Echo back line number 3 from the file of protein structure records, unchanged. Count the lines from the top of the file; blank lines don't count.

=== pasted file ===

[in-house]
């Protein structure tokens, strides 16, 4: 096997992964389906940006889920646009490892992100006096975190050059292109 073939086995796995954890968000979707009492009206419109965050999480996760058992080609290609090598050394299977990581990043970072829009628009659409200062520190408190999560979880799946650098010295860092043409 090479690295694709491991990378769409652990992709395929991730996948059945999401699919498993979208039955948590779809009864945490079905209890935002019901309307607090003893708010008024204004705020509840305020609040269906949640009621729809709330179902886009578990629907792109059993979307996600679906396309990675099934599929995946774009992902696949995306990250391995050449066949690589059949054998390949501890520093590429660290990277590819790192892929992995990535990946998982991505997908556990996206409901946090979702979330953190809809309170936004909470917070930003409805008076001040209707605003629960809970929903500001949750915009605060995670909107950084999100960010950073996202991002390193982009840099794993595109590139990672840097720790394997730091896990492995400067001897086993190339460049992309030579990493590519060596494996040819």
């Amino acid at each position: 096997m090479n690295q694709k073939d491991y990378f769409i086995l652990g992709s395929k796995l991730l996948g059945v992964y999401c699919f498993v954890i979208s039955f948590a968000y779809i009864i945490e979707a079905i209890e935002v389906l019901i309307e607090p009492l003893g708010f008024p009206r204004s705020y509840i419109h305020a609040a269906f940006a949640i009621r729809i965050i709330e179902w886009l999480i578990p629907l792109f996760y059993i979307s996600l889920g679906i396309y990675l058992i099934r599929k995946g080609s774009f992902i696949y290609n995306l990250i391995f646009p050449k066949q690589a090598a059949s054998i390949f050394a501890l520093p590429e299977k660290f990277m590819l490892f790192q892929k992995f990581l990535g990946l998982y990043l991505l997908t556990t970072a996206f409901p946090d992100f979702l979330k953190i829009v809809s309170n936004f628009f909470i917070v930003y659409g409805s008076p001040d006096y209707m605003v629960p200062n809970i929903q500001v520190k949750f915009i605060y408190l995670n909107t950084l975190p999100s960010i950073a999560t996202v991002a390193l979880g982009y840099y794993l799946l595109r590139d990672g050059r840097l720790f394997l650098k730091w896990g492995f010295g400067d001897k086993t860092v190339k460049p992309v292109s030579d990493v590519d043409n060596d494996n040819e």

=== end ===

């Amino acid at each position: 096997m090479n690295q694709k073939d491991y990378f769409i086995l652990g992709s395929k796995l991730l996948g059945v992964y999401c699919f498993v954890i979208s039955f948590a968000y779809i009864i945490e979707a079905i209890e935002v389906l019901i309307e607090p009492l003893g708010f008024p009206r204004s705020y509840i419109h305020a609040a269906f940006a949640i009621r729809i965050i709330e179902w886009l999480i578990p629907l792109f996760y059993i979307s996600l889920g679906i396309y990675l058992i099934r599929k995946g080609s774009f992902i696949y290609n995306l990250i391995f646009p050449k066949q690589a090598a059949s054998i390949f050394a501890l520093p590429e299977k660290f990277m590819l490892f790192q892929k992995f990581l990535g990946l998982y990043l991505l997908t556990t970072a996206f409901p946090d992100f979702l979330k953190i829009v809809s309170n936004f628009f909470i917070v930003y659409g409805s008076p001040d006096y209707m605003v629960p200062n809970i929903q500001v520190k949750f915009i605060y408190l995670n909107t950084l975190p999100s960010i950073a999560t996202v991002a390193l979880g982009y840099y794993l799946l595109r590139d990672g050059r840097l720790f394997l650098k730091w896990g492995f010295g400067d001897k086993t860092v190339k460049p992309v292109s030579d990493v590519d043409n060596d494996n040819e």